Hope Springs for Wrecked Miramar

Developer's Team Sees Resort Financing Improving

<b>MISSING MIRAMAR:</b> Developer Rick Caruso bulldozed the Miramar’s bungalows back in 2012. While Santa Barbara waits for the iconic resort to be rebuilt, he’s still looking for financing.
Paul Wellman (file)

HOTEL DREAMS: Hope springs eternal when it comes to rebuilding the beloved old Miramar Hotel, closed since 2000 and now just a Montecito beachside pile of wreckage.

But County Supervisor Salud Carbajal tells me that Matt Middlebrook, owner Rick Caruso’s right-hand man, told him recently that he hopes to get financing by May. May?

That’s “over optimistic,” Middlebrook told me by phone Monday. But the market for financing of new “ground up” hotels, as opposed to existing resorts, “has improved in the last few months, and we have had a number of conversations,” he said.

Barney Brantingham

“We are more hopeful than we have been for a number of years.” True, Caruso is involved in other projects, like renovating the Pacific Palisades shopping area, but that’s a different kind of animal, he said.

So don’t pop any corks yet, Montecito.

Since 2000, the old blue-roofed resort has gone through three owners, seen two plans approved by county supervisors (a big plan and a small one, take your pick), been torn down, and still awaits action by Caruso.

He bought it in 2007 for $50 million from Ty Warner, who paid $43 million to hotelier Ian Schrager, who bought the place for $32 million. In the meantime, Caruso has had time and money for various L.A.-area projects, irritating the locals here who have to look at the wreckage. The persistent talk around town is that the project doesn’t pencil out and can’t show a profit. So, according to this reasoning, no lender’s been tempted ​— ​yet.

DISTRICT ELECTIONS? Will Santa Barbara be required to switch from at-large city council elections to a district system? Could be, judging from a lawsuit to be filed soon by attorney Barry Cappello.

Cappello says his suit, which he expects to file in about 90 days, is aimed at forcing the city to end its at-large system because it discriminates against minority residents and violates the California Voting Rights Act.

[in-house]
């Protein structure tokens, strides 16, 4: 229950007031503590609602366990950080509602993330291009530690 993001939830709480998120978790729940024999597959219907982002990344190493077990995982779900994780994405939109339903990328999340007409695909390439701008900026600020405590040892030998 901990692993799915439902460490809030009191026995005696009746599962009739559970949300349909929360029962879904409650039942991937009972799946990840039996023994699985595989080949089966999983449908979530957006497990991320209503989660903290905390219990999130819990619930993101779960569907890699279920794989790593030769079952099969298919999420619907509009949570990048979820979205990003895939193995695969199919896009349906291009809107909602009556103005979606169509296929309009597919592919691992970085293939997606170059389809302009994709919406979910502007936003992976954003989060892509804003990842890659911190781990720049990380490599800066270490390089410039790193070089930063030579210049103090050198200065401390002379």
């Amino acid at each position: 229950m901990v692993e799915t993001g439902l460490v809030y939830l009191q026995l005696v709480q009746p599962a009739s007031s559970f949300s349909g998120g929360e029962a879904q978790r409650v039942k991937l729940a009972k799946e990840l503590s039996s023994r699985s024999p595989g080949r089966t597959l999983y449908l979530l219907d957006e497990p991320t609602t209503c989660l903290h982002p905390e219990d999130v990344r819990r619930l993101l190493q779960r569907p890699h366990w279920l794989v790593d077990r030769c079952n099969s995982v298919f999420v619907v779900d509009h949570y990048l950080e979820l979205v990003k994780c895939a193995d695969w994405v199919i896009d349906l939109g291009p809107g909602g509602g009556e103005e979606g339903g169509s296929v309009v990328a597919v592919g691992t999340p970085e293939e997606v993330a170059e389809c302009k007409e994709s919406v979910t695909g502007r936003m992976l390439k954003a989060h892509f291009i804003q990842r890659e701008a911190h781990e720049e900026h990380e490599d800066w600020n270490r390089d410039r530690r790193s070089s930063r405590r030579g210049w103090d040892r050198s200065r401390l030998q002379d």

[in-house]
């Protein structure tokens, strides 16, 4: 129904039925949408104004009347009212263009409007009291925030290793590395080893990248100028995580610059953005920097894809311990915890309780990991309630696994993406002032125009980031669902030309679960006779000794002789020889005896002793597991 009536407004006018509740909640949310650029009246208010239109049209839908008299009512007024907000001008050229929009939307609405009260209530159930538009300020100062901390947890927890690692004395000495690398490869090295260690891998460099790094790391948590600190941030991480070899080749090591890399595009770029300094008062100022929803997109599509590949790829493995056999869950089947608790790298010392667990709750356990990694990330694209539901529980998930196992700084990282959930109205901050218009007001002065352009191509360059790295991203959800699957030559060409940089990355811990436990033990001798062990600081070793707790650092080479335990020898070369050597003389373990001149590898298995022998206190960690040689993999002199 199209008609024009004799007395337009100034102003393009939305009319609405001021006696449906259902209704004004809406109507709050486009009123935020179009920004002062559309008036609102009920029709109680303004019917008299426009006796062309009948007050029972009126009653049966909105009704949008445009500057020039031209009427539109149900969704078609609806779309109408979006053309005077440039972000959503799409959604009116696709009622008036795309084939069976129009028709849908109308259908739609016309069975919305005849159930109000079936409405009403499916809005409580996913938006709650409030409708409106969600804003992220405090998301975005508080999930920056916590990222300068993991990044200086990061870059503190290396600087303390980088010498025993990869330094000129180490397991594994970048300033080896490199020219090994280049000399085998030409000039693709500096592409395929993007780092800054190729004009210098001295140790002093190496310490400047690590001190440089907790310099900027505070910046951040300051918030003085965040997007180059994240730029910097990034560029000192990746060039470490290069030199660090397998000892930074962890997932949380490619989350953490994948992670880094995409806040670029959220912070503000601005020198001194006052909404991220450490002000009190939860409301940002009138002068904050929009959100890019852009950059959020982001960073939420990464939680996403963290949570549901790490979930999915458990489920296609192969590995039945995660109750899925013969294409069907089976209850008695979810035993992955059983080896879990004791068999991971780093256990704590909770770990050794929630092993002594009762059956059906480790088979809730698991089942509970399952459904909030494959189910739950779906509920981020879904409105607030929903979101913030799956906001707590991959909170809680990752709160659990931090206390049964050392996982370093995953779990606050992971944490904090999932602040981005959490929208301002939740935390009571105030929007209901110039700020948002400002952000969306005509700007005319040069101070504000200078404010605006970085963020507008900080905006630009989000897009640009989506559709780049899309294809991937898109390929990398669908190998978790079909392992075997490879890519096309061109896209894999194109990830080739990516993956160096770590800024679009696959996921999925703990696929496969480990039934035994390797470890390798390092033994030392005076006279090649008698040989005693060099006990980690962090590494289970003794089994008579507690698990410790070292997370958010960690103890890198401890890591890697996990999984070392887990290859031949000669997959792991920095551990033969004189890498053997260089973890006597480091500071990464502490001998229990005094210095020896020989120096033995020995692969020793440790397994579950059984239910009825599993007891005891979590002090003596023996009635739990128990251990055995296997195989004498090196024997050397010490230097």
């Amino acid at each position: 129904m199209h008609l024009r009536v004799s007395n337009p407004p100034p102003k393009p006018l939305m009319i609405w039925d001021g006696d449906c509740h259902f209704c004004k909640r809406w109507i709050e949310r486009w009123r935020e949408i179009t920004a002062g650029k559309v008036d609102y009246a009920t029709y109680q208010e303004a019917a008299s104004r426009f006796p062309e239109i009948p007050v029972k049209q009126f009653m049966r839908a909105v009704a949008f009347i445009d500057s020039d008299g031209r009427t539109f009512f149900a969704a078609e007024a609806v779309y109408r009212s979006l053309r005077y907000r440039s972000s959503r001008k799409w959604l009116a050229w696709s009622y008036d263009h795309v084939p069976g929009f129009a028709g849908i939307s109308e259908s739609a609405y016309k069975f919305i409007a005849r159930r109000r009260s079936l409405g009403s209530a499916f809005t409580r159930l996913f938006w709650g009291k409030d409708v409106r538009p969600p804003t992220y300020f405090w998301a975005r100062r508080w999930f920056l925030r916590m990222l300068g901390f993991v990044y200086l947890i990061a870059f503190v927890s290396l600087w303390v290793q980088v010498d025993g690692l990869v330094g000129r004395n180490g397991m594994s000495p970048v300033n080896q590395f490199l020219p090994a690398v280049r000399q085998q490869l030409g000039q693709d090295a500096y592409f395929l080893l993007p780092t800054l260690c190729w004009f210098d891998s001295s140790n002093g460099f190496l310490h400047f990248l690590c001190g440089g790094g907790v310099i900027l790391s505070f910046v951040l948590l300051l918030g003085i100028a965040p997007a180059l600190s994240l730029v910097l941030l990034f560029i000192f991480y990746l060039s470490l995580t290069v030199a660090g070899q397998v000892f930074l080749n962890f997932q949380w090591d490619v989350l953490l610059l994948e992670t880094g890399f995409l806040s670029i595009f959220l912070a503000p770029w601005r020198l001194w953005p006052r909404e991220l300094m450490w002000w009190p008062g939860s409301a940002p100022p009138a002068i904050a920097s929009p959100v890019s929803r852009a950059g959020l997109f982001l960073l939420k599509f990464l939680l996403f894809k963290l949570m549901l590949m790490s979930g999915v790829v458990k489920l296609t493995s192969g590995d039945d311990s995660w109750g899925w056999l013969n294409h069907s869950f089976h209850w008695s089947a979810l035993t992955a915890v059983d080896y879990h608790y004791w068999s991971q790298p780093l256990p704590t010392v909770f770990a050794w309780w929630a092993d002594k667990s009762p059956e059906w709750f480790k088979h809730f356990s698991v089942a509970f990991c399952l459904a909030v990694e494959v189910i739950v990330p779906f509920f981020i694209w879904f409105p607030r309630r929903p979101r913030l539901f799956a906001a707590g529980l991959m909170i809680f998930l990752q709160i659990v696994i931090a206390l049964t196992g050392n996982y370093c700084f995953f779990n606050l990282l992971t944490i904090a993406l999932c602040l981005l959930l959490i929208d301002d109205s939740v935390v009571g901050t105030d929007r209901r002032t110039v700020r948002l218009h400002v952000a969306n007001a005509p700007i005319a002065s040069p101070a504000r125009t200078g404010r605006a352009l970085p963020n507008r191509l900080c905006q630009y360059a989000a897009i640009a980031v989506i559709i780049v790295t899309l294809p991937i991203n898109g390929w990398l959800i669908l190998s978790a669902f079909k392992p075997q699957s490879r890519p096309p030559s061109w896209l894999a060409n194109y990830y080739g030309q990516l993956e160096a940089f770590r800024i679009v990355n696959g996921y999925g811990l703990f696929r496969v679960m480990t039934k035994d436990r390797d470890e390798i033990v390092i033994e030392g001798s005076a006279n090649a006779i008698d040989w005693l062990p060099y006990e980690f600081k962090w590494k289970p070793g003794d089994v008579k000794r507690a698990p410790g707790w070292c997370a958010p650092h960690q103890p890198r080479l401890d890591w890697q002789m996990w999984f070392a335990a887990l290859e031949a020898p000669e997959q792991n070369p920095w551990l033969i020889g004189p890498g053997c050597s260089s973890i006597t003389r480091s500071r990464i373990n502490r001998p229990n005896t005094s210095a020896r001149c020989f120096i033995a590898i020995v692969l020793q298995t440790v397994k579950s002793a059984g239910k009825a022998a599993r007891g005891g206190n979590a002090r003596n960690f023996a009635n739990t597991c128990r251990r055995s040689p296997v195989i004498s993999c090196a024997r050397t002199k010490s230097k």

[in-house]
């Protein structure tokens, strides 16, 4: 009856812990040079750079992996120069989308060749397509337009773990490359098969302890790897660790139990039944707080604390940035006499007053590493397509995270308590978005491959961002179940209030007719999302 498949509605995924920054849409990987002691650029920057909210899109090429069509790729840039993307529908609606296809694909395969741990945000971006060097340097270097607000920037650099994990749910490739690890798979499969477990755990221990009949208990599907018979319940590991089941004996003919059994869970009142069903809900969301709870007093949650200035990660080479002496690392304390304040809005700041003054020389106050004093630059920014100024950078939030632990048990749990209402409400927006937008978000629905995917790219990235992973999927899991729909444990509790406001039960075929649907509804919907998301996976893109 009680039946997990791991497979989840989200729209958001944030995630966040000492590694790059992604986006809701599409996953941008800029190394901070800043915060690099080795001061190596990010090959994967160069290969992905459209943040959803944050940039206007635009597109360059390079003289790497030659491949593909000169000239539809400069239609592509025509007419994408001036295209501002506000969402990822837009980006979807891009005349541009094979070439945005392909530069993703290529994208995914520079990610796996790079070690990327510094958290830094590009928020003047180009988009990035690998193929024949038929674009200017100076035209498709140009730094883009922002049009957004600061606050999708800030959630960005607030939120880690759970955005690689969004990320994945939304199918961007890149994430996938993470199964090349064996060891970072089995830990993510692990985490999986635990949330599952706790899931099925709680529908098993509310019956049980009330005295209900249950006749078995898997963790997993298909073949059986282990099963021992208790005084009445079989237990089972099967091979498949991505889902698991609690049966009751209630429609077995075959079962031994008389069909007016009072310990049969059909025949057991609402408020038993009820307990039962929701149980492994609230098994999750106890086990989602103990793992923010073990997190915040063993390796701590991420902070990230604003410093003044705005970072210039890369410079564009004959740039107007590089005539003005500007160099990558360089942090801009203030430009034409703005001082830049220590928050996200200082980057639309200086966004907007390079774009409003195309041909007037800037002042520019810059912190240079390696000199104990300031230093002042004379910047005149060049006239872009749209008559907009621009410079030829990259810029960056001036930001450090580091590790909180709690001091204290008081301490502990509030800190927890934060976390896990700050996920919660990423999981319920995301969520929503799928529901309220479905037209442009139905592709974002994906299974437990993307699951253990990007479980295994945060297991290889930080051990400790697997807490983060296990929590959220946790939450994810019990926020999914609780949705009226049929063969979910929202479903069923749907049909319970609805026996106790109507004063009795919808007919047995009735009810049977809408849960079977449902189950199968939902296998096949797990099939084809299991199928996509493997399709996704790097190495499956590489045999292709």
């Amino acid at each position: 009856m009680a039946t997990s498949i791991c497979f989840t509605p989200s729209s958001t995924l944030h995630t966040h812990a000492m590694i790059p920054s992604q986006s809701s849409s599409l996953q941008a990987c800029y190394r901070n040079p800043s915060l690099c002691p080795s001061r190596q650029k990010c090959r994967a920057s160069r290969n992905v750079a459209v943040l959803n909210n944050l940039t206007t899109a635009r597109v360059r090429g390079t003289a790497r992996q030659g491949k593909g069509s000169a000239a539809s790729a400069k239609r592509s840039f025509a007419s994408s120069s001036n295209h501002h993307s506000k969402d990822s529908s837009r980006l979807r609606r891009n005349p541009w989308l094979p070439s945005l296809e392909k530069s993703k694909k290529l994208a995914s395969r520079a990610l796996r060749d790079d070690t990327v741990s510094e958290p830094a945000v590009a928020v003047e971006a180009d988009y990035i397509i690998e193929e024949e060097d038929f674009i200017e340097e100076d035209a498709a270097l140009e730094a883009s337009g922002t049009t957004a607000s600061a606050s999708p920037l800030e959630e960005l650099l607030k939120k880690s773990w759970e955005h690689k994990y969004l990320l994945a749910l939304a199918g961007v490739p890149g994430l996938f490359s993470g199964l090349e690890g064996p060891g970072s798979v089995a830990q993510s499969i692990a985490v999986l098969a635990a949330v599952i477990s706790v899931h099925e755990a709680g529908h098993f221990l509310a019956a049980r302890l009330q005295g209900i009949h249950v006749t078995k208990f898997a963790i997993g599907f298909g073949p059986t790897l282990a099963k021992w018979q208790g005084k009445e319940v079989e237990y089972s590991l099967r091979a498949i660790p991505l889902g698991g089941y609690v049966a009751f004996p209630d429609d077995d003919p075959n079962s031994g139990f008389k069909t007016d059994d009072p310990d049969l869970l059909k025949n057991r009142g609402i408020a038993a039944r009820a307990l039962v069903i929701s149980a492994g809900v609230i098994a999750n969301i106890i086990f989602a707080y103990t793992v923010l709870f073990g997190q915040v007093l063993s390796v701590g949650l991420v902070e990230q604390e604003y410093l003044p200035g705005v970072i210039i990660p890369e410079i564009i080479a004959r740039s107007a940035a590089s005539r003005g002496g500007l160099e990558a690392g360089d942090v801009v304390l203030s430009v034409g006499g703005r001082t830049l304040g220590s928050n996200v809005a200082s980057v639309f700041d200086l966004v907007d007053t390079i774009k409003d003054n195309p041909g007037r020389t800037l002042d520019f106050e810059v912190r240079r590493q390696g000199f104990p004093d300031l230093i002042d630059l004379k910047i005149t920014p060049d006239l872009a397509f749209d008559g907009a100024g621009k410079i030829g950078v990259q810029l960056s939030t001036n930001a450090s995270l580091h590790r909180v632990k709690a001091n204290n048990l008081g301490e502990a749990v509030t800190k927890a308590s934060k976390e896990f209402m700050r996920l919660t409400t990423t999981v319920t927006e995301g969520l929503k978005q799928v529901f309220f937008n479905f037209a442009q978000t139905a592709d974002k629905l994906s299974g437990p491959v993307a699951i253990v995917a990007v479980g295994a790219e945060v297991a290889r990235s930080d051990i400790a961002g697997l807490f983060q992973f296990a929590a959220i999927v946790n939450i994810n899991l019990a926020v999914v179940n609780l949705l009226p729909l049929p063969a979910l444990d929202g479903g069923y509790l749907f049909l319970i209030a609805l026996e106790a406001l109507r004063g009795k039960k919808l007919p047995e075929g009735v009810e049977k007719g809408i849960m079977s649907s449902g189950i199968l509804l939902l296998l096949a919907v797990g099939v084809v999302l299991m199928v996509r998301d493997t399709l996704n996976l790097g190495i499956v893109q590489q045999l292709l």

Latino neighborhoods on the Eastside and Westside suffer neglect due to lack of representation, he charged. Cappello’s suit calls for creating six council districts but electing the mayor at large.

The city’s population is now about 38 percent Latino, Cappello said. Cathy Murillo was elected in 2011, the first Latino since Gil Garcia served, 1991-2001.

Last December, a judge ordered the city of Palmdale to switch to district voting because the at-large system impermissibly diluted the minority vote. Cappello, who is working on a pro-bono basis, declined to identify his plaintiffs at this time.

YO-YO A HAPPY MAN: Yo-Yo Ma was mellow as a cello after his Granada concert Thursday, hugging old friend UCSB Chancellor Henry Yang at a Founders Room dinner, chatting up high-roller UCSB Arts & Lectures donors, and proudly wearing a UCSB cap. (Also keeping an eye on his 1712 Stradivarius cello, once played by the late cellist Jacqueline du Pré.)

Big surprise of the evening was an announcement by Sara Miller McCune and Dan Burnham that Mike and Anne Towbes were donating $750,000 to the A&L endowment campaign. Its goal is $20 million to keep bringing stars like Yo-Yo Ma, authors, jazz musicians, and orchestras.

But what the Granada gathering didn’t know (hush, big secret) was that on Tuesday of this week, Tim and Audrey Fisher were going to make a $500,000 A&L donation.

A&L brought trumpet king Wynton Marsalis and his Jazz at Lincoln Center Orchestra here this week for high school clinics and a talk and demo for 2,000 kids at the Arlington.

A MOON FOR THE MISBEGOTTEN: Nobel winner Eugene O’Neill plunged deeply into the love and pain of families, and this powerful play, onstage at Ventura’s Rubicon Theatre Company, is a prime example. I was blown away by the outstanding performance by Rebekah Tripp, as Josie Hogan. (Through Apr. 6.)

LOVE THAT MARIMBA: Not only was it part of the ensemble when Camerata Pacifica performed Lera Auerbach’s new work last Friday night, but so were two cellos, a brace of violins, a viola, a flute, a clarinet, an oboe, and a piano. Fun.

SHOW BIZ: I loved the Circle Bar B’s staging last fall of the wacky comedy Noises Off!, enjoyed the Rubicon’s recent version, and got a kick when the Theatre Group at Santa Barbara City College also staged it in zany style (through Saturday, March 22). Now I find that PCPA plans performances in Santa Maria in May and in Solvang in June. Am I going again? Why not


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